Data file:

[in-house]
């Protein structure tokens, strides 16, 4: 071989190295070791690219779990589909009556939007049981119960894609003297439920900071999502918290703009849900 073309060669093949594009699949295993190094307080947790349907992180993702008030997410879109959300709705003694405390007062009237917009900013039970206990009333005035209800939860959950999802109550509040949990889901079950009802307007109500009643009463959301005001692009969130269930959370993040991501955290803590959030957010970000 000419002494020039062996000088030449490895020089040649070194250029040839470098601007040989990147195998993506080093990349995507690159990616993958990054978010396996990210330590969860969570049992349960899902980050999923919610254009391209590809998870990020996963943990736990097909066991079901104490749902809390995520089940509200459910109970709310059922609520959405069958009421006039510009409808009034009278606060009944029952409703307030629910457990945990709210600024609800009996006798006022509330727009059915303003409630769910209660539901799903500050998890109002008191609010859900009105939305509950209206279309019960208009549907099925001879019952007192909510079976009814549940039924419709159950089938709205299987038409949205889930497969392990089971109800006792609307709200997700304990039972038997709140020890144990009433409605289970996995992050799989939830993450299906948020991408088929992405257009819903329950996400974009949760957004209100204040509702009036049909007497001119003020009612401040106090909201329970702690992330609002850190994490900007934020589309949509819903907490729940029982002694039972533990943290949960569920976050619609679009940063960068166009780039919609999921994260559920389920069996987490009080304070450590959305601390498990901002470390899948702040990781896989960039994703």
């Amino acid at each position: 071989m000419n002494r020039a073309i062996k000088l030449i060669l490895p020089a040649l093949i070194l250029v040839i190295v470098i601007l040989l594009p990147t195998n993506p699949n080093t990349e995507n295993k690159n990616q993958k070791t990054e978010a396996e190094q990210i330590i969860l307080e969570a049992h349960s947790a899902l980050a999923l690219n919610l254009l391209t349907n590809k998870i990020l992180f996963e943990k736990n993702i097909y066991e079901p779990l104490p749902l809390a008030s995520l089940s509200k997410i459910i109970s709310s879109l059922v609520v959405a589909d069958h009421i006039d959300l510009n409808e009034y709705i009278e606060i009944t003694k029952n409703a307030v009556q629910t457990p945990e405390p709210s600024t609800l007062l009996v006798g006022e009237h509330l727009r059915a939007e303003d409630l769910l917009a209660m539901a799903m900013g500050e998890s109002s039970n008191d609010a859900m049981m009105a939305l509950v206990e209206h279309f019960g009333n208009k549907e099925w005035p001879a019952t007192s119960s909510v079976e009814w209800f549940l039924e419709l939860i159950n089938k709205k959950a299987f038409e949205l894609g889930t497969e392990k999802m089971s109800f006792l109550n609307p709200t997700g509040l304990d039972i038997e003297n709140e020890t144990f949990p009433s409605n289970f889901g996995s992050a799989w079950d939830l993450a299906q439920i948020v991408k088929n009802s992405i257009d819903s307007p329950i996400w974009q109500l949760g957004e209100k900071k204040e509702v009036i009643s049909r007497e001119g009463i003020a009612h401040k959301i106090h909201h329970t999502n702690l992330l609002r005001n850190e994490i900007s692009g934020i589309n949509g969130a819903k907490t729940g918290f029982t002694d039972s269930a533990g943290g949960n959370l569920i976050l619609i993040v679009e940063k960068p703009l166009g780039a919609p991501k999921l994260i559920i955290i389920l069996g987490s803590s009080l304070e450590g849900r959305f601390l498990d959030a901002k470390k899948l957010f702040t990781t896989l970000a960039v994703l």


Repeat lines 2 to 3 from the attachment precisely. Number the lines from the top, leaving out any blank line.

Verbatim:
């Protein structure tokens, strides 16, 4: 071989190295070791690219779990589909009556939007049981119960894609003297439920900071999502918290703009849900 073309060669093949594009699949295993190094307080947790349907992180993702008030997410879109959300709705003694405390007062009237917009900013039970206990009333005035209800939860959950999802109550509040949990889901079950009802307007109500009643009463959301005001692009969130269930959370993040991501955290803590959030957010970000 000419002494020039062996000088030449490895020089040649070194250029040839470098601007040989990147195998993506080093990349995507690159990616993958990054978010396996990210330590969860969570049992349960899902980050999923919610254009391209590809998870990020996963943990736990097909066991079901104490749902809390995520089940509200459910109970709310059922609520959405069958009421006039510009409808009034009278606060009944029952409703307030629910457990945990709210600024609800009996006798006022509330727009059915303003409630769910209660539901799903500050998890109002008191609010859900009105939305509950209206279309019960208009549907099925001879019952007192909510079976009814549940039924419709159950089938709205299987038409949205889930497969392990089971109800006792609307709200997700304990039972038997709140020890144990009433409605289970996995992050799989939830993450299906948020991408088929992405257009819903329950996400974009949760957004209100204040509702009036049909007497001119003020009612401040106090909201329970702690992330609002850190994490900007934020589309949509819903907490729940029982002694039972533990943290949960569920976050619609679009940063960068166009780039919609999921994260559920389920069996987490009080304070450590959305601390498990901002470390899948702040990781896989960039994703």
């Amino acid at each position: 071989m000419n002494r020039a073309i062996k000088l030449i060669l490895p020089a040649l093949i070194l250029v040839i190295v470098i601007l040989l594009p990147t195998n993506p699949n080093t990349e995507n295993k690159n990616q993958k070791t990054e978010a396996e190094q990210i330590i969860l307080e969570a049992h349960s947790a899902l980050a999923l690219n919610l254009l391209t349907n590809k998870i990020l992180f996963e943990k736990n993702i097909y066991e079901p779990l104490p749902l809390a008030s995520l089940s509200k997410i459910i109970s709310s879109l059922v609520v959405a589909d069958h009421i006039d959300l510009n409808e009034y709705i009278e606060i009944t003694k029952n409703a307030v009556q629910t457990p945990e405390p709210s600024t609800l007062l009996v006798g006022e009237h509330l727009r059915a939007e303003d409630l769910l917009a209660m539901a799903m900013g500050e998890s109002s039970n008191d609010a859900m049981m009105a939305l509950v206990e209206h279309f019960g009333n208009k549907e099925w005035p001879a019952t007192s119960s909510v079976e009814w209800f549940l039924e419709l939860i159950n089938k709205k959950a299987f038409e949205l894609g889930t497969e392990k999802m089971s109800f006792l109550n609307p709200t997700g509040l304990d039972i038997e003297n709140e020890t144990f949990p009433s409605n289970f889901g996995s992050a799989w079950d939830l993450a299906q439920i948020v991408k088929n009802s992405i257009d819903s307007p329950i996400w974009q109500l949760g957004e209100k900071k204040e509702v009036i009643s049909r007497e001119g009463i003020a009612h401040k959301i106090h909201h329970t999502n702690l992330l609002r005001n850190e994490i900007s692009g934020i589309n949509g969130a819903k907490t729940g918290f029982t002694d039972s269930a533990g943290g949960n959370l569920i976050l619609i993040v679009e940063k960068p703009l166009g780039a919609p991501k999921l994260i559920i955290i389920l069996g987490s803590s009080l304070e450590g849900r959305f601390l498990d959030a901002k470390k899948l957010f702040t990781t896989l970000a960039v994703l």